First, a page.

Posts Tagged ‘High Dynamic Range’

Mastering Light – Sunrise and Sunset

February 1st, 2015

We all love a beautiful sunset, especially when the clouds glow with color. The same happens with sunrise although there may not be as many of us up to enjoy it. There’s something special about sunsets and sunrises that bring joy and wonder to our hearts.


My personal favorite is sunrise. I like to arrive while it’s still dark and set up my camera in the cold, crisp morning air. I like standing under the fading stars waiting for the sun to come. I like the stillness of the earth at that time of day. For me, it’s magical.

To get the most out of sunrises and sunsets, it’s helpful to know what’s going on in the sky. (I’ll talk just about sunrises now but much of the same things apply to sunsets.) A lot depends on the clouds. If the sky is completely overcast then you’re not likely to have much of a sunrise or sunset. If the sky is clear then you’ll have a totally different experience. But if the sky is strewn with scattered clouds you may be in for a wonderful experience.  And yet it’s hard to predict.

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How to Photograph the Coastal Redwoods

June 22nd, 2014

California is blessed with two species of redwoods, the Giant Sequoia (Sequoia giganteum) of the Sierra Nevada Mountains and the Coastal Redwoods (Sequoia semperverins) along the California coast from the Oregon border to 150 miles south of San Francisco.  These awe-inspiring trees are both a joy and a challenge to photograph.  I recently spent a week in Crescent City in Northern California photographing the Coastal Redwoods and leading a photography workshop there.  I’d like to pass along some of the techniques we employed to capture photographs that do these majestic trees justice in breathtaking but often very difficult light.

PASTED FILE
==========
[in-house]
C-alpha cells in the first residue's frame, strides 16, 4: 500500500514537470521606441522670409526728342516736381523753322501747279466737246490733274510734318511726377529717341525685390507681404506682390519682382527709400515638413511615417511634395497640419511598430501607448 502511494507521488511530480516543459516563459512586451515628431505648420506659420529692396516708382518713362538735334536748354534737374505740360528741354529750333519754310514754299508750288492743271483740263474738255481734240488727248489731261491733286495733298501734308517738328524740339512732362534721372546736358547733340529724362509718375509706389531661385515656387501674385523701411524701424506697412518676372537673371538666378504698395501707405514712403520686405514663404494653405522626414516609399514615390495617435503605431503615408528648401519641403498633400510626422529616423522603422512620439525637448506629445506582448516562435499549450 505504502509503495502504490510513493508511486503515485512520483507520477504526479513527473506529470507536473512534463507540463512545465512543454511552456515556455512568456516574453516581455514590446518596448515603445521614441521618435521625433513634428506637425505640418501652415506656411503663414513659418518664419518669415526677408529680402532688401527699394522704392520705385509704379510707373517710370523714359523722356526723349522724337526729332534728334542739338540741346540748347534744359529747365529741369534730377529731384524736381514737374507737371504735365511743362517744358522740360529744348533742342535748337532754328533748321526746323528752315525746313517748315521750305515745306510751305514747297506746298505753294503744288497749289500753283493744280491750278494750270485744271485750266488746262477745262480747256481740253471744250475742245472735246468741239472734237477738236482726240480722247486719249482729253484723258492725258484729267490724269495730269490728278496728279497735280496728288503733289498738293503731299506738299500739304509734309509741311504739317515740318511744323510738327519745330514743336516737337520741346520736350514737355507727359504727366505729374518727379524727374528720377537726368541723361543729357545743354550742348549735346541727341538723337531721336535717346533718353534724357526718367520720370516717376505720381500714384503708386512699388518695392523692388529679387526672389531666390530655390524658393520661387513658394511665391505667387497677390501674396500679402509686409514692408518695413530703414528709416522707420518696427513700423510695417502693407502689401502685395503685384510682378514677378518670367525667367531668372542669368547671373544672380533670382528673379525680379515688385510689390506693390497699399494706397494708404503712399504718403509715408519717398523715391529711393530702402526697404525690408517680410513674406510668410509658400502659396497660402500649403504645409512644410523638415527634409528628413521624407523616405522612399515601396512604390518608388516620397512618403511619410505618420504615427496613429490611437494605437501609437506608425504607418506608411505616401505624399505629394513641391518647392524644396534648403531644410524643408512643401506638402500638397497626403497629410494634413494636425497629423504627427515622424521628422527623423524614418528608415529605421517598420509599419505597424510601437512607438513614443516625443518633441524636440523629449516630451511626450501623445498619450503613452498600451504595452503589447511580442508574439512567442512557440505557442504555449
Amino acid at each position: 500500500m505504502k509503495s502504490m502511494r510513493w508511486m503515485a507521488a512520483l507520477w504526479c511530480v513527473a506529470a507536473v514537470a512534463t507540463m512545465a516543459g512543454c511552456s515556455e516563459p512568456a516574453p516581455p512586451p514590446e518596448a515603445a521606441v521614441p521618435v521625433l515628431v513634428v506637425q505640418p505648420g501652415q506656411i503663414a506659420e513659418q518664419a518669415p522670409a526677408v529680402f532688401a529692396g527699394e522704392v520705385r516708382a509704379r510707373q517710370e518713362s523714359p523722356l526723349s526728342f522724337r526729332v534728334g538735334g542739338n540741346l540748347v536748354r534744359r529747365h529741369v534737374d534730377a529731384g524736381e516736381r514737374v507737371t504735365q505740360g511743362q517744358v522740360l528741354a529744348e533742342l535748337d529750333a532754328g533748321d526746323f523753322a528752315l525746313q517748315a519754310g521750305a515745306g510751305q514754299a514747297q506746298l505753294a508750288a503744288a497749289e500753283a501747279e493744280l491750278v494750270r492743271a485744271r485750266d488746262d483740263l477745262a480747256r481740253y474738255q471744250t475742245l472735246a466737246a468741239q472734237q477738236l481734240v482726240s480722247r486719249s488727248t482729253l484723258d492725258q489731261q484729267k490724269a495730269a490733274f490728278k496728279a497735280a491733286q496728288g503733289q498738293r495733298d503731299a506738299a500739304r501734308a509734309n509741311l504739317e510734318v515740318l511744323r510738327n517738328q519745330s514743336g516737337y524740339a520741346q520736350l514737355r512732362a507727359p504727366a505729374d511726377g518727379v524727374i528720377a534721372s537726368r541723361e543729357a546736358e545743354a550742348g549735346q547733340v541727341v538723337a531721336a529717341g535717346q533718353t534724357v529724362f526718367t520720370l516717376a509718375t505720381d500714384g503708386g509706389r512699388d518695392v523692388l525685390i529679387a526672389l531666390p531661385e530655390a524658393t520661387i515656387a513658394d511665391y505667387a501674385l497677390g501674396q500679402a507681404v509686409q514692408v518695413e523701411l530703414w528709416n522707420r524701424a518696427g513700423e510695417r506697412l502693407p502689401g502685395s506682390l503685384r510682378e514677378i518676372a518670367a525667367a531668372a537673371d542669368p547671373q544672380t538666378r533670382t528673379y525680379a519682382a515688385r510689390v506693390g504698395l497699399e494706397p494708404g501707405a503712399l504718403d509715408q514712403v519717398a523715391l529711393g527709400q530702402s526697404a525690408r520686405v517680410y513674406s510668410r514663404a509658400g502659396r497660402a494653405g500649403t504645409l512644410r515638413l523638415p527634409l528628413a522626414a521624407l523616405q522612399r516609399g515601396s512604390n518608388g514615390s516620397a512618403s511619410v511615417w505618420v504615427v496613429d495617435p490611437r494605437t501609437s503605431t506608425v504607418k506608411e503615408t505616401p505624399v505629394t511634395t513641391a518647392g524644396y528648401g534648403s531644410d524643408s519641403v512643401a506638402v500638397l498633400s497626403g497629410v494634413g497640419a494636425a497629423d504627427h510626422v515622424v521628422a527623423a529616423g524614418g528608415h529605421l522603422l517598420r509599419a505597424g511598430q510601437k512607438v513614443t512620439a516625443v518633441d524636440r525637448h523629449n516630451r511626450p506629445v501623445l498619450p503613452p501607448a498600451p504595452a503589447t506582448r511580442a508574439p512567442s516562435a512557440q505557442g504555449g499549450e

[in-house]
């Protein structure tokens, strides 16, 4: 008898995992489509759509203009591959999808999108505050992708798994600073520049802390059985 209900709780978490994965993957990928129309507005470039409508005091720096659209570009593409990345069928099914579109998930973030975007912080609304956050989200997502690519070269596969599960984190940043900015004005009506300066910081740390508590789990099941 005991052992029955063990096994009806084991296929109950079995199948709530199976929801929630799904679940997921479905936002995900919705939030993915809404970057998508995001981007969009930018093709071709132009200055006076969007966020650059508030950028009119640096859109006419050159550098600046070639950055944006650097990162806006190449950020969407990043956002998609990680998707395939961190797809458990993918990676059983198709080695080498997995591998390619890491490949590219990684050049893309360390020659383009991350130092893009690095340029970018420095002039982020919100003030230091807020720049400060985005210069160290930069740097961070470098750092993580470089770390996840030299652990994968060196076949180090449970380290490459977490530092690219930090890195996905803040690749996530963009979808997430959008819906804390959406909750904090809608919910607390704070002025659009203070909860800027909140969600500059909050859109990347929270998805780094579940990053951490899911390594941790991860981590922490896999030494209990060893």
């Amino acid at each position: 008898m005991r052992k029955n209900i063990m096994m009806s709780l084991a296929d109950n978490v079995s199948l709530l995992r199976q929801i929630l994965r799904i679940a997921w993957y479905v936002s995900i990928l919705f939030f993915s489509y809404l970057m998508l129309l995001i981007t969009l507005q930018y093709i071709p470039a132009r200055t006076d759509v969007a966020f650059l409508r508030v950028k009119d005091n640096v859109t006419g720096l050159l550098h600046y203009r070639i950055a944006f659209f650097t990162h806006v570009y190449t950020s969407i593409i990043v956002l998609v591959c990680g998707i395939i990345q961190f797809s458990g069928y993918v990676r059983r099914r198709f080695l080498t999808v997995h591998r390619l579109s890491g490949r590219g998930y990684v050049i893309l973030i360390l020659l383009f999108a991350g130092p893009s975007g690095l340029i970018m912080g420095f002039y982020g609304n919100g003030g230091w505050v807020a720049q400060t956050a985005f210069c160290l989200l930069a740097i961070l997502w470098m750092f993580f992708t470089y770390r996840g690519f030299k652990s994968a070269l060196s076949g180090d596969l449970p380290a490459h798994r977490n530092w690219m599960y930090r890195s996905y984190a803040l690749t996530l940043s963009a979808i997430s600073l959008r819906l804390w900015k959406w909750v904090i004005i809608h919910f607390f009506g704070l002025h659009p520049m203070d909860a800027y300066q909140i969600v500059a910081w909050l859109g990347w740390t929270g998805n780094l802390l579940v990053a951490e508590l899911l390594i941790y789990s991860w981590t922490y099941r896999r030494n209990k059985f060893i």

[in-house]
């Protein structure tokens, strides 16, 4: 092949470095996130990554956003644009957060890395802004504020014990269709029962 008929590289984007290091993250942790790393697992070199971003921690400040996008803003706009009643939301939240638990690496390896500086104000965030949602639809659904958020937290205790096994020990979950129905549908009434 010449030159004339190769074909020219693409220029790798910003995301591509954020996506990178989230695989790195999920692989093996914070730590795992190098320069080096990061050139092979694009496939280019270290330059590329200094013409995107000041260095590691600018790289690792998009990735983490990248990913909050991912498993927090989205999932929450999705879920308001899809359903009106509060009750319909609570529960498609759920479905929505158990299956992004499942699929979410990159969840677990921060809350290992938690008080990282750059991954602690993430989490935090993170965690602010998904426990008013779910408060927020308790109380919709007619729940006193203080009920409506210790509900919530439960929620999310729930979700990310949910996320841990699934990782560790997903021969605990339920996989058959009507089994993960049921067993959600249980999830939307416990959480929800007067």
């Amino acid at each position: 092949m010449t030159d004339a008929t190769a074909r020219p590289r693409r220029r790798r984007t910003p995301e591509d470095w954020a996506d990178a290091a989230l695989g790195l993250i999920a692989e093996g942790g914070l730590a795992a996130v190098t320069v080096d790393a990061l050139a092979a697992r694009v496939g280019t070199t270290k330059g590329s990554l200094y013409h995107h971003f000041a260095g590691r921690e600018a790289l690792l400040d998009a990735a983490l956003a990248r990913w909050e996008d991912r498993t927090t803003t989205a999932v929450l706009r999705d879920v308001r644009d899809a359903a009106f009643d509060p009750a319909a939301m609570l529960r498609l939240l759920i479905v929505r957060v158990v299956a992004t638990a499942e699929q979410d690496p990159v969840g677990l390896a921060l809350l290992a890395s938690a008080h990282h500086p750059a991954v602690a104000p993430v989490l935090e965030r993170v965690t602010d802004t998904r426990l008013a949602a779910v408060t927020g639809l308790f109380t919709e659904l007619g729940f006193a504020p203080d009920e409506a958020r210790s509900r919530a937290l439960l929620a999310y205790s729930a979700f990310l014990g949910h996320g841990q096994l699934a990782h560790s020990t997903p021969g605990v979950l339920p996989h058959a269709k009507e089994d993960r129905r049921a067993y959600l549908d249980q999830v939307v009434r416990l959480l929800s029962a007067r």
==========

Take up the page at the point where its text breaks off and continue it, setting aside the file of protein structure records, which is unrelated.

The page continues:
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Making a Photograph – The Four Pillars

May 20th, 2012

I’ve been giving a lot of thought recently to what goes in to making a great landscape photograph. It turns out there are four things, four pillars if you will.  Four, that’s a good number.  There are the four legs of a table or the four wheels of a car.  And not to forget the four sacred directions of the Native Americans.

In landscape photography the four pillars are evenly divided between the aesthetics and the technical.  So what are they?  The two aesthetic pillars are Fantastic Light and Strong Composition.  No surprise there.  The two technical pillars are Appropriate Sharpness and Optimum Exposure.  No surprise there either.  If just one of those pillars is missing, well, the table collapses, the image suffers.

Let’s look at them one by one….


Joshua Tree Spring Sunrise (2011)

(click on the images to enlarge them)

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Shoot Till You Can’t Shoot Any More

December 6th, 2008

There’s a lot of talk amongst photographers about shooting in the golden hours – around sunrise and sunset.  There’s no disagreement that the light is wonderful at those times of the day.  The low angle gives excitingly long shadows and the fact that the sunlight has to travel through more of our atmosphere means it’s a bit softer and a lot warmer.